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Business Cycles and Fiscal Policies: the Role of Institutions and financial Markets

Author

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  • César Calderón
  • Klaus Schmidt-Hebbel

Abstract

Macroeconomic policies are designed to stabilize business cycle fluctuations. Usually, fiscal and monetary policies in industrial countries have been expansionary in response to weak domestic conditions. However, the cyclical properties of fiscal policies are a much more disputed issue among emerging market economies. Several researchers have attributed these differences in cyclical behavior to: (a) factors associated to a weak institutional framework that play a key role in explaining sub-optimal policy decisions, and (b) factors associated to weak integration (or access) to either domestic or international financial markets. The goal of the present paper is to empirically evaluate whether the ability of countries to conduct countercyclical fiscal policy is affected by the quality of their institutions and/or by the availability of financial resources either in domestic or international capital markets. Our empirical evaluation yields a more nuanced interpretation to the existing evidence: (1) countries are unable to conduct counter-cyclical fiscal policies if they have poor institutions or lack wide access to credit markets at home and abroad, and (2) institutional factors have a larger weight than financial variables in explaining the differences in cyclical behavior of fiscal policy between industrial and developing countries.

Suggested Citation

  • César Calderón & Klaus Schmidt-Hebbel, 2008. "Business Cycles and Fiscal Policies: the Role of Institutions and financial Markets," Working Papers Central Bank of Chile 481, Central Bank of Chile.
  • Handle: RePEc:chb:bcchwp:481
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    References listed on IDEAS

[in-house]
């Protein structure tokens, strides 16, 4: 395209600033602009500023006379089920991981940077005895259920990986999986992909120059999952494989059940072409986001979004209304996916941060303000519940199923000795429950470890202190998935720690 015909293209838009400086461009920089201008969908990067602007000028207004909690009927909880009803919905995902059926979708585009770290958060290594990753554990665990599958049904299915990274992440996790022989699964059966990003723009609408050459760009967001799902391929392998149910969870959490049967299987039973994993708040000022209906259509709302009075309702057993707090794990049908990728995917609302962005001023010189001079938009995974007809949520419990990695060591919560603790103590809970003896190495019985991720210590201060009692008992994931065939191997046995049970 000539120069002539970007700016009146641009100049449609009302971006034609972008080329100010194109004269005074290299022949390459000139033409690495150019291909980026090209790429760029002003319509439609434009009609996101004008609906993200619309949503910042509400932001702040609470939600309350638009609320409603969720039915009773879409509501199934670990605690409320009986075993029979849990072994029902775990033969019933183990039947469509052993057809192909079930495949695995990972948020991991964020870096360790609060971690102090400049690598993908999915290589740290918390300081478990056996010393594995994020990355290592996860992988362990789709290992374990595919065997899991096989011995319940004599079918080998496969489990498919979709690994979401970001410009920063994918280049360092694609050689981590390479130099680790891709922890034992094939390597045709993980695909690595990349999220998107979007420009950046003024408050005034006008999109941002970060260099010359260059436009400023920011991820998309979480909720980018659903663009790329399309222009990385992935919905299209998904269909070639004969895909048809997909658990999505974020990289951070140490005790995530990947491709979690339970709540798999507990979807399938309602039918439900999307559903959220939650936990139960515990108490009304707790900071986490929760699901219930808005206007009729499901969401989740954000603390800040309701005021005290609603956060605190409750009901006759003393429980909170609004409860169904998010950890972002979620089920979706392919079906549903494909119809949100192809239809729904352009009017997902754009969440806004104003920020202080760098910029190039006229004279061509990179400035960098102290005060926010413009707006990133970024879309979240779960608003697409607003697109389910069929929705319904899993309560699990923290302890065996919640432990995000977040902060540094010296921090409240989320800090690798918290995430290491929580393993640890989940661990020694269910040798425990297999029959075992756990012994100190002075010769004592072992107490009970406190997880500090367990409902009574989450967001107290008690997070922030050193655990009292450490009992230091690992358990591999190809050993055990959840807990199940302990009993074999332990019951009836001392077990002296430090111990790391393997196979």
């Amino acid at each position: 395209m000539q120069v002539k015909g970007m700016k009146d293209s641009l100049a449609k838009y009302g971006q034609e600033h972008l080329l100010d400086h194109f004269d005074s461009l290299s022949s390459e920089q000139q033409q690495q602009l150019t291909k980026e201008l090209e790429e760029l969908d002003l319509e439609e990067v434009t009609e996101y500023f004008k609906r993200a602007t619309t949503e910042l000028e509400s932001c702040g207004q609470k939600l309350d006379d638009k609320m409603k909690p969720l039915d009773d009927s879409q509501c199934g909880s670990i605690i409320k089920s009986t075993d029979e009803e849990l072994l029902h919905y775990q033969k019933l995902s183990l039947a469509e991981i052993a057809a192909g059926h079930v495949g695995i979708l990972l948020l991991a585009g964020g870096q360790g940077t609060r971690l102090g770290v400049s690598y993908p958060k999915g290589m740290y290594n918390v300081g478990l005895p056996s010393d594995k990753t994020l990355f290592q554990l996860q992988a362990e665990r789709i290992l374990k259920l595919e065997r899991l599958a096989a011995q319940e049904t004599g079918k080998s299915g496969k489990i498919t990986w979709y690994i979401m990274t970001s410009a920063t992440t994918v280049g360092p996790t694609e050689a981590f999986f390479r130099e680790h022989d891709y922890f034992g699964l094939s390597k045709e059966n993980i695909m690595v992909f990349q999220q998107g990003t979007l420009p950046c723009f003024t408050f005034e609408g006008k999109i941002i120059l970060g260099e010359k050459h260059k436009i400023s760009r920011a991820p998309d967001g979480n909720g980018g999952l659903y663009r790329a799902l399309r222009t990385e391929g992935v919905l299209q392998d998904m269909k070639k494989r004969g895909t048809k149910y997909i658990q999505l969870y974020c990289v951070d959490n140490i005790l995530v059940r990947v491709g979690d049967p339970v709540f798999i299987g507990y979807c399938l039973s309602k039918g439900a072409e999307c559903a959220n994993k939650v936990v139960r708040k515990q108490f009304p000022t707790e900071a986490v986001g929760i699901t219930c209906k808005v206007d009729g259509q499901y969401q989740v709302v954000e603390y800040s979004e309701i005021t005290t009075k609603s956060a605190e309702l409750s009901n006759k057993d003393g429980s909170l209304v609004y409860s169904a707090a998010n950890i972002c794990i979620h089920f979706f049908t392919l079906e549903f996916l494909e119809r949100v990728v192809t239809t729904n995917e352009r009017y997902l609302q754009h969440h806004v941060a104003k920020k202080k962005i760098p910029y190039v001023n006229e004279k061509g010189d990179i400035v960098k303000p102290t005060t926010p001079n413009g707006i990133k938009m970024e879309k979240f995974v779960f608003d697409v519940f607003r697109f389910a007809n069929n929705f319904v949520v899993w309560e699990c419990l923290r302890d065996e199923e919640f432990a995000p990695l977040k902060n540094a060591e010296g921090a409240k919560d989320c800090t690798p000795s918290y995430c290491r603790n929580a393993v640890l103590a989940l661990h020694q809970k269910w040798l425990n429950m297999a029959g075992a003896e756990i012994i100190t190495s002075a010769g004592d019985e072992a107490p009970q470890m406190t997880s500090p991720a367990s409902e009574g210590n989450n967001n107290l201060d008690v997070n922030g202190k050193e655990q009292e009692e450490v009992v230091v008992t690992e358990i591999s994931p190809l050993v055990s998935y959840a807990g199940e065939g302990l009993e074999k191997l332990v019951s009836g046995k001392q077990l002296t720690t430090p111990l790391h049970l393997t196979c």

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    1. Alberto Alesina & Filipe R. Campante & Guido Tabellini, 2008. "Why is Fiscal Policy Often Procyclical?," Journal of the European Economic Association, MIT Press, vol. 6(5), pages 1006-1036, September.
    2. Chari, V.V. & Kehoe, Patrick J., 1999. "Optimal fiscal and monetary policy," Handbook of Macroeconomics,in: J. B. Taylor & M. Woodford (ed.), Handbook of Macroeconomics, edition 1, volume 1, chapter 26, pages 1671-1745 Elsevier.
    3. Ricardo J. Caballero & Arvind Krishnamurthy, 2004. "Fiscal Policy and Financial Depth," NBER Working Papers 10532, National Bureau of Economic Research, Inc.
    4. César Calderón & Roberto Duncan & Klaus Schmidt-Hebbel, 2004. "Institutions and Cyclical Properties of Macroeconomic Policies," Working Papers Central Bank of Chile 285, Central Bank of Chile.
    5. Philip R. Lane & Aaron Tornell, 1999. "The Voracity Effect," American Economic Review, American Economic Association, vol. 89(1), pages 22-46, March.
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    Cited by:

    1. Carlos A. Vegh & Guillermo Vuletin, 2014. "Social Implications of Fiscal Policy Responses During Crises," NBER Working Papers 19828, National Bureau of Economic Research, Inc.
    2. repec:eee:jmacro:v:53:y:2017:i:c:p:222-234 is not listed on IDEAS
    3. Frankel, Jeffrey A. & Vegh, Carlos A. & Vuletin, Guillermo, 2013. "On graduation from fiscal procyclicality," Journal of Development Economics, Elsevier, vol. 100(1), pages 32-47.
    4. Jeffrey Frankel, 2013. "A Solution to Fiscal Procyclicality: The Structural Budget Institutions Pioneered by Chile," Central Banking, Analysis, and Economic Policies Book Series,in: Luis Felipe Céspedes & Jordi Galí (ed.), Fiscal Policy and Macroeconomic Performance, edition 1, volume 17, chapter 9, pages 323-391 Central Bank of Chile.
    5. Avellan, Leopoldo & Vuletin, Guillermo, 2015. "Fiscal procyclicality and output forecast errors," Journal of International Money and Finance, Elsevier, vol. 55(C), pages 193-204.
    6. Jean-Louis Combes & Rasmané Ouedraogo, 2014. "Does Pro-cyclical Aid Lead to Pro-cyclical Fiscal Policy? An Empirical Analysis for Sub-Saharan Africa," Working Papers halshs-01084600, HAL.
    7. Jeffrey Frankel, 2011. "Over-optimism in forecasts by official budget agencies and its implications," Oxford Review of Economic Policy, Oxford University Press, vol. 27(4), pages 536-562.
    8. Carlos Vegh & Daniel Lederman & Federico R. Bennett, "undated". "Leaning Against the Wind," World Bank Other Operational Studies 26364, The World Bank.
    9. Punam Chuhan-Pole & Cesar Calderon & Gerard Kambou & Sebastien Boreux & Mapi M. Buitano & Vijdan Korman & Megumi Kubota, "undated". "Africa's Pulse, October 2015," World Bank Other Operational Studies 22722, The World Bank.

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